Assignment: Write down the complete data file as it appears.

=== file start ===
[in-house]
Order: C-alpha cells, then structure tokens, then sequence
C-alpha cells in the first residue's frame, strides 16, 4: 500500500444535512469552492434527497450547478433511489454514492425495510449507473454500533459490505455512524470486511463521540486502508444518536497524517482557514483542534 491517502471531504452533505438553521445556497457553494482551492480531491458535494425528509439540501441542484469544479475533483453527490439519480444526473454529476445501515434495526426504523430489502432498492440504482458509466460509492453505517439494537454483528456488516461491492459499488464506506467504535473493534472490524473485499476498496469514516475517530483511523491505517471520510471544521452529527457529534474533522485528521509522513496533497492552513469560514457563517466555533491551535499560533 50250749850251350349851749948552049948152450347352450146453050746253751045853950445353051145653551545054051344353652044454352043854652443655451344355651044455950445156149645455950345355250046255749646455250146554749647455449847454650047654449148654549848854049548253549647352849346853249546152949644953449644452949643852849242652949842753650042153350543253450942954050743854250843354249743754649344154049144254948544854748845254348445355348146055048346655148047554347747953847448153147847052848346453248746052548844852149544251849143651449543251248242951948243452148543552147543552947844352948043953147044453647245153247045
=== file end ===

[in-house]
Order: C-alpha cells, then structure tokens, then sequence
C-alpha cells in the first residue's frame, strides 16, 4: 500500500444535512469552492434527497450547478433511489454514492425495510449507473454500533459490505455512524470486511463521540486502508444518536497524517482557514483542534 491517502471531504452533505438553521445556497457553494482551492480531491458535494425528509439540501441542484469544479475533483453527490439519480444526473454529476445501515434495526426504523430489502432498492440504482458509466460509492453505517439494537454483528456488516461491492459499488464506506467504535473493534472490524473485499476498496469514516475517530483511523491505517471520510471544521452529527457529534474533522485528521509522513496533497492552513469560514457563517466555533491551535499560533 50250749850251350349851749948552049948152450347352450146453050746253751045853950445353051145653551545054051344353652044454352043854652443655451344355651044455950445156149645455950345355250046255749646455250146554749647455449847454650047654449148654549848854049548253549647352849346853249546152949644953449644452949643852849242652949842753650042153350543253450942954050743854250843354249743754649344154049144254948544854748845254348445355348146055048346655148047554347747953847448153147847052848346453248746052548844852149544251849143651449543251248242951948243452148543552147543552947844352948043953147044453647245153247045